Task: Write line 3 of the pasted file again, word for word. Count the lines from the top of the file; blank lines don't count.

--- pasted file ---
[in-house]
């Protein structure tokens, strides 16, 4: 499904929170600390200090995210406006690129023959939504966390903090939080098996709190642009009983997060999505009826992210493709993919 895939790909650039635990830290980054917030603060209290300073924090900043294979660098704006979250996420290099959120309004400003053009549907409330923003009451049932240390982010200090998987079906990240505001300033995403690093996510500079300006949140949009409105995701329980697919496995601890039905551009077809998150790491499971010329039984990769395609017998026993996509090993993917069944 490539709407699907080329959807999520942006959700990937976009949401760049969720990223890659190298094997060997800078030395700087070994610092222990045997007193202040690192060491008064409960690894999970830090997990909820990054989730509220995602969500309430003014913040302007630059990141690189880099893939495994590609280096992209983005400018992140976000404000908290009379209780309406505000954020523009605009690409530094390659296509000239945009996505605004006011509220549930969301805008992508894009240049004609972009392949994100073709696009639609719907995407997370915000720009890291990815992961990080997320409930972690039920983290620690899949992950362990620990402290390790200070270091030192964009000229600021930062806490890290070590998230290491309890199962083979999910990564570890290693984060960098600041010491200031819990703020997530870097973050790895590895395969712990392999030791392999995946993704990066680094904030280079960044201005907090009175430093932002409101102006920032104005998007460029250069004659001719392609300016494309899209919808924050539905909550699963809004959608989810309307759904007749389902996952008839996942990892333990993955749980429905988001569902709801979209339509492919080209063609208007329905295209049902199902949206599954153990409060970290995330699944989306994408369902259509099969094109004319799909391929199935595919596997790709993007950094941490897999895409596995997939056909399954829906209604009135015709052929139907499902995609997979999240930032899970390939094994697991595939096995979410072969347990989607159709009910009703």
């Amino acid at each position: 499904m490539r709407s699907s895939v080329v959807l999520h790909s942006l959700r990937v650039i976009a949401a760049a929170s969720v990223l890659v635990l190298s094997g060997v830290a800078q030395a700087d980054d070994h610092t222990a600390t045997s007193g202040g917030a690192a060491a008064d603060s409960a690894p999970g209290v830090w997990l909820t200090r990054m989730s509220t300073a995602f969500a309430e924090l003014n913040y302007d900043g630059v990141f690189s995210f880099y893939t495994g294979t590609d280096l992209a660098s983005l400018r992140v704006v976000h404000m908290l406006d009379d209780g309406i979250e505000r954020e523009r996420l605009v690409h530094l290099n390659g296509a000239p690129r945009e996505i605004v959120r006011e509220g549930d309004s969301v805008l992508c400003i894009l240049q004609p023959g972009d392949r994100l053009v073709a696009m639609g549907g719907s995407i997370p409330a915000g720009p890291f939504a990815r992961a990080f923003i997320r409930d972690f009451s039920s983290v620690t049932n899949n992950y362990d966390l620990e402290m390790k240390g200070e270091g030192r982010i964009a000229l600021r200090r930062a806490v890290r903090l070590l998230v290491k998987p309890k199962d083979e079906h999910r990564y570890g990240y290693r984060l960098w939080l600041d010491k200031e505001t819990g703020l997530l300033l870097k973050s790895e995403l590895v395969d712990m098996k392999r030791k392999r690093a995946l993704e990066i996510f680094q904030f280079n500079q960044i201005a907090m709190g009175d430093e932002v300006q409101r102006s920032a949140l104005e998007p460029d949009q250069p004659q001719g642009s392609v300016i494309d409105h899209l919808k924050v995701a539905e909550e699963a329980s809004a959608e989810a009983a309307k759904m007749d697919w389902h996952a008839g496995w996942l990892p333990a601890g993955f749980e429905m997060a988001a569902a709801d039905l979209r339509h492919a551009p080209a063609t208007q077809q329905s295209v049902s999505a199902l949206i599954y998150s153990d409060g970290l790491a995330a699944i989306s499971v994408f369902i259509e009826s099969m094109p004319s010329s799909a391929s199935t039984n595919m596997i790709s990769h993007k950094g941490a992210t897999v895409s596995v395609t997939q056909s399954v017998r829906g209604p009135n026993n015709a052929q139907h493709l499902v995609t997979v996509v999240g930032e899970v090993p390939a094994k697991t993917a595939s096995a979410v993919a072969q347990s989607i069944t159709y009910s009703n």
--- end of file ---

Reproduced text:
């Amino acid at each position: 499904m490539r709407s699907s895939v080329v959807l999520h790909s942006l959700r990937v650039i976009a949401a760049a929170s969720v990223l890659v635990l190298s094997g060997v830290a800078q030395a700087d980054d070994h610092t222990a600390t045997s007193g202040g917030a690192a060491a008064d603060s409960a690894p999970g209290v830090w997990l909820t200090r990054m989730s509220t300073a995602f969500a309430e924090l003014n913040y302007d900043g630059v990141f690189s995210f880099y893939t495994g294979t590609d280096l992209a660098s983005l400018r992140v704006v976000h404000m908290l406006d009379d209780g309406i979250e505000r954020e523009r996420l605009v690409h530094l290099n390659g296509a000239p690129r945009e996505i605004v959120r006011e509220g549930d309004s969301v805008l992508c400003i894009l240049q004609p023959g972009d392949r994100l053009v073709a696009m639609g549907g719907s995407i997370p409330a915000g720009p890291f939504a990815r992961a990080f923003i997320r409930d972690f009451s039920s983290v620690t049932n899949n992950y362990d966390l620990e402290m390790k240390g200070e270091g030192r982010i964009a000229l600021r200090r930062a806490v890290r903090l070590l998230v290491k998987p309890k199962d083979e079906h999910r990564y570890g990240y290693r984060l960098w939080l600041d010491k200031e505001t819990g703020l997530l300033l870097k973050s790895e995403l590895v395969d712990m098996k392999r030791k392999r690093a995946l993704e990066i996510f680094q904030f280079n500079q960044i201005a907090m709190g009175d430093e932002v300006q409101r102006s920032a949140l104005e998007p460029d949009q250069p004659q001719g642009s392609v300016i494309d409105h899209l919808k924050v995701a539905e909550e699963a329980s809004a959608e989810a009983a309307k759904m007749d697919w389902h996952a008839g496995w996942l990892p333990a601890g993955f749980e429905m997060a988001a569902a709801d039905l979209r339509h492919a551009p080209a063609t208007q077809q329905s295209v049902s999505a199902l949206i599954y998150s153990d409060g970290l790491a995330a699944i989306s499971v994408f369902i259509e009826s099969m094109p004319s010329s799909a391929s199935t039984n595919m596997i790709s990769h993007k950094g941490a992210t897999v895409s596995v395609t997939q056909s399954v017998r829906g209604p009135n026993n015709a052929q139907h493709l499902v995609t997979v996509v999240g930032e899970v090993p390939a094994k697991t993917a595939s096995a979410v993919a072969q347990s989607i069944t159709y009910s009703n």